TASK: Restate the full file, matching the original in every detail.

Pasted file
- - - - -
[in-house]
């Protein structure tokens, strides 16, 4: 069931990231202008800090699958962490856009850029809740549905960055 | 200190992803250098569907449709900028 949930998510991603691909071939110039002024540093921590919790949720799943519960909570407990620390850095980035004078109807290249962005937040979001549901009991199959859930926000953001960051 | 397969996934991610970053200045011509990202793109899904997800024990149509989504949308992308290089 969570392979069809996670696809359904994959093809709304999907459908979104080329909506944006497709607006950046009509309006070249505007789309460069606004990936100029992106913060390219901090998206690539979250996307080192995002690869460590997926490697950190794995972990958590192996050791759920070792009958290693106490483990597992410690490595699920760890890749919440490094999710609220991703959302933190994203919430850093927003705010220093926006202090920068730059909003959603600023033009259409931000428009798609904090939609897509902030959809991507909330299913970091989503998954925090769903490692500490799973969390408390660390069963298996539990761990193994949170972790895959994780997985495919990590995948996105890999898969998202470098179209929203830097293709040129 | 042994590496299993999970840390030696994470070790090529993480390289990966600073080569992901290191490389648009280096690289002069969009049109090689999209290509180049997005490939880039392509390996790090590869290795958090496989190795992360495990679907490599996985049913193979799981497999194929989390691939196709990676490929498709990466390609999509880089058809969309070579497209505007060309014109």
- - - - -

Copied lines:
[in-house]
């Protein structure tokens, strides 16, 4: 069931990231202008800090699958962490856009850029809740549905960055 | 200190992803250098569907449709900028 949930998510991603691909071939110039002024540093921590919790949720799943519960909570407990620390850095980035004078109807290249962005937040979001549901009991199959859930926000953001960051 | 397969996934991610970053200045011509990202793109899904997800024990149509989504949308992308290089 969570392979069809996670696809359904994959093809709304999907459908979104080329909506944006497709607006950046009509309006070249505007789309460069606004990936100029992106913060390219901090998206690539979250996307080192995002690869460590997926490697950190794995972990958590192996050791759920070792009958290693106490483990597992410690490595699920760890890749919440490094999710609220991703959302933190994203919430850093927003705010220093926006202090920068730059909003959603600023033009259409931000428009798609904090939609897509902030959809991507909330299913970091989503998954925090769903490692500490799973969390408390660390069963298996539990761990193994949170972790895959994780997985495919990590995948996105890999898969998202470098179209929203830097293709040129 | 042994590496299993999970840390030696994470070790090529993480390289990966600073080569992901290191490389648009280096690289002069969009049109090689999209290509180049997005490939880039392509390996790090590869290795958090496989190795992360495990679907490599996985049913193979799981497999194929989390691939196709990676490929498709990466390609999509880089058809969309070579497209505007060309014109």